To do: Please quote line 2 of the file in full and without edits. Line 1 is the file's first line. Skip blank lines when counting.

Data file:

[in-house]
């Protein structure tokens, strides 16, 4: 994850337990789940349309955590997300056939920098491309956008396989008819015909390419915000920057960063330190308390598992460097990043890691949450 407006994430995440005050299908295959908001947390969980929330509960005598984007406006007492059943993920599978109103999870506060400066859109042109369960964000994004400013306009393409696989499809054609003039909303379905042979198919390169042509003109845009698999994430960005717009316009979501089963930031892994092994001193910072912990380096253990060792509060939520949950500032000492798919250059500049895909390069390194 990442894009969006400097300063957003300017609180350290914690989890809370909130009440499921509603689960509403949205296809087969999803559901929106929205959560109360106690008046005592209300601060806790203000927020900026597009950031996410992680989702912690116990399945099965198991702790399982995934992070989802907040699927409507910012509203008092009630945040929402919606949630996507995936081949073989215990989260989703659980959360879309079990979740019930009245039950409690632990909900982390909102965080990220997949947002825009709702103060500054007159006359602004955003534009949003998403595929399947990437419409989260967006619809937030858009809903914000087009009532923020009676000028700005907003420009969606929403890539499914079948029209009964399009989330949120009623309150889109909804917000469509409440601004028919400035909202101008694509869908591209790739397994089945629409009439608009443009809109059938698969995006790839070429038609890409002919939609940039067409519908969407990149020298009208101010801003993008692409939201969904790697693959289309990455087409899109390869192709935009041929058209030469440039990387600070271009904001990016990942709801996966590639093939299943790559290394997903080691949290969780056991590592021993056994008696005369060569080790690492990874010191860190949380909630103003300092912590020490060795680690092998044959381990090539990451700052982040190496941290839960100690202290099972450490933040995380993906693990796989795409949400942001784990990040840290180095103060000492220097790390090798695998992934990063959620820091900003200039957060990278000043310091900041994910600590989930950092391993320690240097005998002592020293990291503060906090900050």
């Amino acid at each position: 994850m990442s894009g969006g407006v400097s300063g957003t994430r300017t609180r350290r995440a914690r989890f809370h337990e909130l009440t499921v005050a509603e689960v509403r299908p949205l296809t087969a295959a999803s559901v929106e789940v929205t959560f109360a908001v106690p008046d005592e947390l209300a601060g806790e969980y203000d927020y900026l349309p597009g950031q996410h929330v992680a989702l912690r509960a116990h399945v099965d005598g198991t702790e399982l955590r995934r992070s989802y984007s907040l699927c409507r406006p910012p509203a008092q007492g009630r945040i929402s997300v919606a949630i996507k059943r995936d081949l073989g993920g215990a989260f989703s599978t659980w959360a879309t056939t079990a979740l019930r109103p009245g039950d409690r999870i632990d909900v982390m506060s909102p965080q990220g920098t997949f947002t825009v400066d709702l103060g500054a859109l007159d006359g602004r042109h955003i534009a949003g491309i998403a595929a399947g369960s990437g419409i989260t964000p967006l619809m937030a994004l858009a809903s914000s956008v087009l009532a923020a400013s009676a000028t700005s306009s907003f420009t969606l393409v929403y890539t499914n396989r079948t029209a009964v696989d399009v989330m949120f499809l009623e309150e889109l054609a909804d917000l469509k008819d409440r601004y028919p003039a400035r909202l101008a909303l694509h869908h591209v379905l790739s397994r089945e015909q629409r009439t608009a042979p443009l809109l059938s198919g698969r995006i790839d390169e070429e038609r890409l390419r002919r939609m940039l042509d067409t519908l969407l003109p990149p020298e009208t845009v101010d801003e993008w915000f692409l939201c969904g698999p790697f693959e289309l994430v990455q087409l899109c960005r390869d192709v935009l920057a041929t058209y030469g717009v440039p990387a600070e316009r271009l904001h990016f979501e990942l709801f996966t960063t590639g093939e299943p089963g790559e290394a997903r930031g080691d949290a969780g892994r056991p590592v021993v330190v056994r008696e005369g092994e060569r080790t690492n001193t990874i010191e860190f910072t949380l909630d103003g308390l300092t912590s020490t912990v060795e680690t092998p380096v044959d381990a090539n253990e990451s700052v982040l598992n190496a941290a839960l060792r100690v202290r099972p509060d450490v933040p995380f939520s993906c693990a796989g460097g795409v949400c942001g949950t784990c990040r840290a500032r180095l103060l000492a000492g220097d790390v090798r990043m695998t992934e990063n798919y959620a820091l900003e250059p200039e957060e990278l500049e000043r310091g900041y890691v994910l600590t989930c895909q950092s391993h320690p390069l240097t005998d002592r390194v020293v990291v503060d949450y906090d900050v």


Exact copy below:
């Protein structure tokens, strides 16, 4: 994850337990789940349309955590997300056939920098491309956008396989008819015909390419915000920057960063330190308390598992460097990043890691949450 407006994430995440005050299908295959908001947390969980929330509960005598984007406006007492059943993920599978109103999870506060400066859109042109369960964000994004400013306009393409696989499809054609003039909303379905042979198919390169042509003109845009698999994430960005717009316009979501089963930031892994092994001193910072912990380096253990060792509060939520949950500032000492798919250059500049895909390069390194 990442894009969006400097300063957003300017609180350290914690989890809370909130009440499921509603689960509403949205296809087969999803559901929106929205959560109360106690008046005592209300601060806790203000927020900026597009950031996410992680989702912690116990399945099965198991702790399982995934992070989802907040699927409507910012509203008092009630945040929402919606949630996507995936081949073989215990989260989703659980959360879309079990979740019930009245039950409690632990909900982390909102965080990220997949947002825009709702103060500054007159006359602004955003534009949003998403595929399947990437419409989260967006619809937030858009809903914000087009009532923020009676000028700005907003420009969606929403890539499914079948029209009964399009989330949120009623309150889109909804917000469509409440601004028919400035909202101008694509869908591209790739397994089945629409009439608009443009809109059938698969995006790839070429038609890409002919939609940039067409519908969407990149020298009208101010801003993008692409939201969904790697693959289309990455087409899109390869192709935009041929058209030469440039990387600070271009904001990016990942709801996966590639093939299943790559290394997903080691949290969780056991590592021993056994008696005369060569080790690492990874010191860190949380909630103003300092912590020490060795680690092998044959381990090539990451700052982040190496941290839960100690202290099972450490933040995380993906693990796989795409949400942001784990990040840290180095103060000492220097790390090798695998992934990063959620820091900003200039957060990278000043310091900041994910600590989930950092391993320690240097005998002592020293990291503060906090900050």